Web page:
a visa (well, there’s a 1-year limit in Palau, but still). There are numerous other examples of partially
independent areas that still fall under a country’s total control, and ultimately
lose this video’s original questions in a churning stew of questions about sovereignty. Like, if Greenland isn’t independent, what
about places like Hong Kong and Macau, or the individual Emirates of the United Arab
Emirates? And don’t even get me started on all the
various independence movements out there. Ultimately, this proves once again that the
answer to the question “what the hell even is a country, anyway?” is little more than…
hell if I know. Thanks for watching this video, and if you
enjoyed it, be sure to give it a like and subscribe, and follow me on Twitter, and join
the Discord server, and support the channel on Patreon, and all the other things I usually
ask you to do. Okay, bye.

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About the Author: Oren Garnes


  1. …And then you have the UK's Crown Dependencies (Channel Islands, Isle of Man) which are different again aren't they?!

  2. The seat of the Dutch governtment is not Amsterdam, it's the Hague.

    It would be more accurate to say that Dutch constituents don't have to listen to the Hague

  3. I feel like the queens of Antigua and Barbuda, Australia, The Bahamas, Barbados, Belize, Canada, Grenada, Jamaica, New Zealand, Papua New Guinea, Saint Kitts and Nevis, Saint Lucia, Saint Vincent and the Grenadines, Solomon Islands, Tuvalu, and the United Kingdom all look pretty similar

  4. Loved the video! One error did you make tho, at 1:12 you said they dont have to listen to Londen, Amsterdam, or Copenhagen. The dutch parlement is not in Amsterdam, but in Den haag (The Hague). But the video was Awesome!

  5. Aruba, Curaçao and Sint-Maarten are part of the Kingdom of the Netherlands*, not just the Netherlands. Also, the Dutch government is situated in The Hague (Den Haag) and not in the capital, Amsterdam.

  6. I live in Aruba, essentially Aruba Curacao and St. Martin are "Autonomous States" within the Realm of the Kindom of the Netherlands. St Eustacious, Saba and Bonaire are "special Administrated regions" of the "government of the Netherlands" (almost provinces but quite not there yet) the Government of the Netherlands mostly comes in when there is. Government falls as in two parties that United to enter government break relations (mostly in Curacao) when the government is borrowing or spending too much money (mostly in Aruba) or when there is a Natural disaster (mostly in St. Martin)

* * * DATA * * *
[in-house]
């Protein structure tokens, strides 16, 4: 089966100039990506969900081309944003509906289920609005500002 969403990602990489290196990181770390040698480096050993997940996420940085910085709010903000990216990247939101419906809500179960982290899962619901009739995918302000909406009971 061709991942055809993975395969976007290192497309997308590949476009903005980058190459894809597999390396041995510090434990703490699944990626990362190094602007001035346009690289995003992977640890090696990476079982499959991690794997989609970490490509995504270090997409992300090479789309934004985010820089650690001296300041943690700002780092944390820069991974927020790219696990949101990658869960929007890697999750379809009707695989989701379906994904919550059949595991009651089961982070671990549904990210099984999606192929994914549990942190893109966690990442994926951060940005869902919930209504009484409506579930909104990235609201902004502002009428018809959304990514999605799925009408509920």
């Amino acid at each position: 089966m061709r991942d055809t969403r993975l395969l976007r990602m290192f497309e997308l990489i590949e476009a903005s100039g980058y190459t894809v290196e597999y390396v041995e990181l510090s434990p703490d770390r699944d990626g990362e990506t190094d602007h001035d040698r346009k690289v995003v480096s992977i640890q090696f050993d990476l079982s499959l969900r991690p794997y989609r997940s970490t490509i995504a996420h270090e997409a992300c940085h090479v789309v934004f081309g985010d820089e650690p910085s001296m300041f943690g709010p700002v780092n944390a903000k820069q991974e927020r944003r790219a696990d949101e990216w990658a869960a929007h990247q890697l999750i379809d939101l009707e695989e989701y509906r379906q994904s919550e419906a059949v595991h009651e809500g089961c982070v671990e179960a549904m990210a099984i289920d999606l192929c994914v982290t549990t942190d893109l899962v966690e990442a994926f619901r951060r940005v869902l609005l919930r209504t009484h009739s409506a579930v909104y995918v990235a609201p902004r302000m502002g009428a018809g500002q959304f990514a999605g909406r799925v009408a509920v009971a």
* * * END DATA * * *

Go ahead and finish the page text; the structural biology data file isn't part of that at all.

7. I do not acknowledge the validity of the Welsh flag. ST. DAVID'S CROSS FOREVER. THE GREAT BLACK AND GOLD

  8. could somebody explain why northern Ireland is a country and not a province, since if seen so many people say that it is technically a province and not a country.

  9. If you ever consider Scotland being anything less than a country, a furious mob of Glaswegians will gather outside your door within the next hour.
    Wales, however, is universally accepted as a weird extension of England filled with nice people that no one else likes to acknowledge – just like Cornwall. I’m a neighbour of both and it’s a party.

  10. Northern Ireland is not a Country its a province. I know you literally said it wasn’t but it isnt. If theres one thing Nationalist and Unionist can agree on its that.

  11. What I don't get about these kind of YouTubers, ones that make short infotainment videos, is that they always choose to raise questions and not really answer them. The standard response is that they want to keep them short, but why? I'm guessing they're aiming for quantity, as opposed to volume, to rake in the big bucks. If that's the case though, don't any of them ever want to try to make something a bit more fulfilling and meaningful just for the sake of intellectual satisfaction? Okay, semi-rant over